One day, we were taking down the water tower at McConnell Lake and we started by taking out some supports. A fellow climbed up to help, but once he got up there, he could barely get back down. We got him down safely, but it was very dangerous. That was when all the things were being taken down around McConnell Lake.

I was the last carpenter to leave. I was just crating a lot of material for shipping near the end. In those days you had a job and you would work to the end, so I did. When I first came down to the dam, they had people at both camps. After awhile they just kind of slowly went away and I was the last one to leave. It was kind of hard to see people just go, especially when they closed the second camp and we rented a house. There were three of us living there, then two were laid off and I was all alone. That was very tough; it is not fun to live in a house with no one to talk to. In the winter there was no one else there to keep the fire, so when you went in after work it was just like going into a woodshed.



I began working at Des Joachims G.S. in the fall of 1946 working with Fraser Brace Diamond Drillers from Sudbury. Drilling an old river
bed at McConnell Lake. Hydro wanted the core from the rock, we hit rotten wood down forty feet below surface.

We worked all winter, housed in tents on the old Des Joachims Road. In the spring of 1947, the material and equipment arrived at Chalk River an had to be unloaded off the flat cars. Aluminum houses were moved to Rolphton and the materials to the dam site.

Then began erection of the cableway and two towers were built on each side of the river, with the direction of the Provincial Engineering Company. They lost one man.

Hydro erected the Bailey Bridges, this was done for use of a conveyor belt, to pour the concrete for the dam. I had just walked across the longest span of bridge and climbed down when it collapsed, six of my men drowned. I shall never forget that day and often ask myself why I was spared.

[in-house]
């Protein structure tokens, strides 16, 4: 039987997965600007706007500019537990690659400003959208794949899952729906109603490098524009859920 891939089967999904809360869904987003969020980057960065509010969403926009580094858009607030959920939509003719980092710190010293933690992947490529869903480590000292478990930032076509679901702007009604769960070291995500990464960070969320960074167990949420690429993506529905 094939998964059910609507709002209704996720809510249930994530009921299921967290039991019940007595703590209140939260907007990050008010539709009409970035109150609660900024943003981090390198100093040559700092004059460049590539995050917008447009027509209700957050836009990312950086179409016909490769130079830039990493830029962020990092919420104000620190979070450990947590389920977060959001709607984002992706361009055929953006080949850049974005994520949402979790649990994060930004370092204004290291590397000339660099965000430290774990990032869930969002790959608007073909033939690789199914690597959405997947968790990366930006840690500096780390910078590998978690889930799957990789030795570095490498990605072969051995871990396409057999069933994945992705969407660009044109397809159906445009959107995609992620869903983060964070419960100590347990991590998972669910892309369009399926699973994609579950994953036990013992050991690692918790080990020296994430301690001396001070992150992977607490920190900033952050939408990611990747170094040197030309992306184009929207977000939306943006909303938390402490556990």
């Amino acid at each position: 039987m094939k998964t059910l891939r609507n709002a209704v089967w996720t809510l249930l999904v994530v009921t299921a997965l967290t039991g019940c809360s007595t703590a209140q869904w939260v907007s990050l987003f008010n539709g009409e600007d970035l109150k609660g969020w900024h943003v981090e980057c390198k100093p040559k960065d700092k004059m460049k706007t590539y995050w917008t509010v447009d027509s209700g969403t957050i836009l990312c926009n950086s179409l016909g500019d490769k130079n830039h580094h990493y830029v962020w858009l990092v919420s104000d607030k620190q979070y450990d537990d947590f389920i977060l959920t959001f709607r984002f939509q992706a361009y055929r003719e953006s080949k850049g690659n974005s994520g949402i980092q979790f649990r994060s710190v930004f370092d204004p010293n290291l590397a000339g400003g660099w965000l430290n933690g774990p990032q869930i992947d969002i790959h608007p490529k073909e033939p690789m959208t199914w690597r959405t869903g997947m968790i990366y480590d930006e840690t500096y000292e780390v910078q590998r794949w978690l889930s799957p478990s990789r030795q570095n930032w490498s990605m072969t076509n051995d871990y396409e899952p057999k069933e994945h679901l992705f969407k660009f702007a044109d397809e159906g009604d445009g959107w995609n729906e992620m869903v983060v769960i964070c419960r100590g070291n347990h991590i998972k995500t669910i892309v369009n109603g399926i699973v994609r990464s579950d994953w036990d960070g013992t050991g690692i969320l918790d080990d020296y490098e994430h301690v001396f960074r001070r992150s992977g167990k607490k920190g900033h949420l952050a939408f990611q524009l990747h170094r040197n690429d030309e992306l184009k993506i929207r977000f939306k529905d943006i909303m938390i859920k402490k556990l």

We set up another bridge on the ground exactly the same and tested it for wind and all other possible elements. Found no other problems, and built another without any trouble.

I also worked on sluice-gates for the dam, to raise the level of water to pour concrete. I did the same at McConnell Lake. Gantry Crane handled the gates, traveled back and forth across the dam when all was finished on both sides of the river, gates were torn down and sent to Lacave.

I stayed with Hydro until 1957.



When I was a kid, we used to live on the old road going up by the Bonanza about half a mile from the main village. There were about eight houses within a mile, up the Dumoine Road. Hydro bought out anybody that lived in that comer. Hydro came to my dad and said, 'We're going to buy you out,' and he said, 'I don't want to sell.' Hydro said, 'You've gotta sell.' It was just an old log house and they gave us $800. This was in the fall and we had to be out in April, so we moved and rebuilt.

I worked for Ontario Hydro as a handyman during construction. It was a busy place during the dam construction. The first time I worked for them, I was on a little farm tractor and I had a helper with me. We used to go down to the spring and bring water around to the guys that were working all over. I'd bring lumber and nails for the carpenters and piping for the pipe fitters.

The second time, I worked at McConnell Lake crusher and I was there for about eight months. I drove a truck, and that was the big thing for us young lads. You got to sleep all day in the truck and drive around all night. You burnt more gas a night than you did on the job.

At Ontario Hydro, men were coming and going steady. You could quit today one place and you could go and get hired tomorrow at another place. Men were always getting fired or quitting or getting hired again.

We had the Colonial Bus Line come through the village here twice a day - to McConnell Lake, and through all the camps. If you wanted to, you could jump on the bus and go to Pembroke or North Bay.

The village had two little hotels. You didn't go in and buy one beer, you went in an you bought maybe six, then you went outside to drink it. We'd sit there and three or four guys would buy a case. It got pretty dark and some of these guys got pretty drunk, so you could always go and steal the odd beer.